One year on
At the time of writing this post, I have been a full-time frontend developer for a little over one year. It seemed like a good opportunity to jot down some thoughts on how the year has been, what I have learned and where I would like to be come this time next year.
When I started working as a full-time frontend dev I had a few months experience using HTML, CSS and JS, as well as a knowledge of Bootstrap (yuk!), and a little bit of jQuery.
What I thought
There were a few points when I thought I knew a little about frontend but there were a lot more times when I felt like I knew nothing because the amount to learn seemed like too much.
How the year has been
Resources I recommend
This is just a VERY small list of things I incorporate into each month:
- Technical books - Code complete is a great resource. There are many others including the O’Reilly series
- Meetups - Important!! A great chance to learn from others and meet local devs and network.
I have had input and advice from people with experience. Here are some pointers I have drawn from this year:
You are expected to get good at problem solving, a lot of which will be independent. You will not remember everything because you are not Superman or an elephant(elephants never forget, btw) and you may not be able to troubleshoot an issue in a reasonable timescale, at which point asking the question is a smart decision. Go for a walk. A few minutes away from your screen allows you to view a problem with fresh eyes.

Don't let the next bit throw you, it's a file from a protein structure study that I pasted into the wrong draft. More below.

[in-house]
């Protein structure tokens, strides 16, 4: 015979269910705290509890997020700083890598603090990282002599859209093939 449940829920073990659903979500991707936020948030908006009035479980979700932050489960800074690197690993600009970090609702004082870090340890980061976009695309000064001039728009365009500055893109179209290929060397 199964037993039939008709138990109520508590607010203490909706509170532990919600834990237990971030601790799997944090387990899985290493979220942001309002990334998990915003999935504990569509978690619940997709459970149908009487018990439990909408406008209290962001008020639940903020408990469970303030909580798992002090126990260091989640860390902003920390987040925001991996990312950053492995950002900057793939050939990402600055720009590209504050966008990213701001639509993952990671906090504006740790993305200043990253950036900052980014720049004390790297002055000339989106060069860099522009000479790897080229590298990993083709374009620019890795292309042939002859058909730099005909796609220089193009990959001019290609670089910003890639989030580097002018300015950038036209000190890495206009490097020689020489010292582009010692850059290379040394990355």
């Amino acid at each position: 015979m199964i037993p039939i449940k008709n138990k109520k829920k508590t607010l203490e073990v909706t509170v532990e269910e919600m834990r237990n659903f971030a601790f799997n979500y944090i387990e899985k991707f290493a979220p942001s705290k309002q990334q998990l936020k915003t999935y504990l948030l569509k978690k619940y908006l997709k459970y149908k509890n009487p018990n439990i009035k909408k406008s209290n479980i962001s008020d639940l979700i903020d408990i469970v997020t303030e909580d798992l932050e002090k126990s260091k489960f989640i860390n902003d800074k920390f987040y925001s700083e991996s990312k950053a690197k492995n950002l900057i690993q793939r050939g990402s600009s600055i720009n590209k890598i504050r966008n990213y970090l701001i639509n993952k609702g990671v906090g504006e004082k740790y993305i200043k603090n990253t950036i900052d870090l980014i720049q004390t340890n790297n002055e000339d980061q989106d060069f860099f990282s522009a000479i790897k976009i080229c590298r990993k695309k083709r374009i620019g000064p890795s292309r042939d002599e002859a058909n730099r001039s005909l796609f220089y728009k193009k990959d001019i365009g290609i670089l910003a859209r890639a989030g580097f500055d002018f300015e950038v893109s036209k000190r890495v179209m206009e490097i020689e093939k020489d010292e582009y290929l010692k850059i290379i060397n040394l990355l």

I noticed a pattern in the type of question I asked - “have you tried [insert straightforward check]?” Or something similar. The solution to most problems is usually logical. Break it down… Ask yourself the question first and action the answer you would give. (Taking a break will help with asking better questions)
Right tools for the job
You may be confident using a technology, but there may be something out there waiting for you that will better suit your end product. It never hurts to see what’s out there.
Measure twice, cut once
Don’t rush into a project without first having a sound understanding of what is needed “If the foundation [of a house] hasn’t been laid well or the planning is inadequate, the best you can do during construction is to keep damage to a minimum.”
-Steve McConnell, Code Complete
MVP (minimum viable product), start something and build upwards
Only start something you can finish. Release something basic and functional, THEN fix any bugs, add functionality and develop features. The longer a project is open and unfinished, the more likely it is for any original plan to drift away down stream.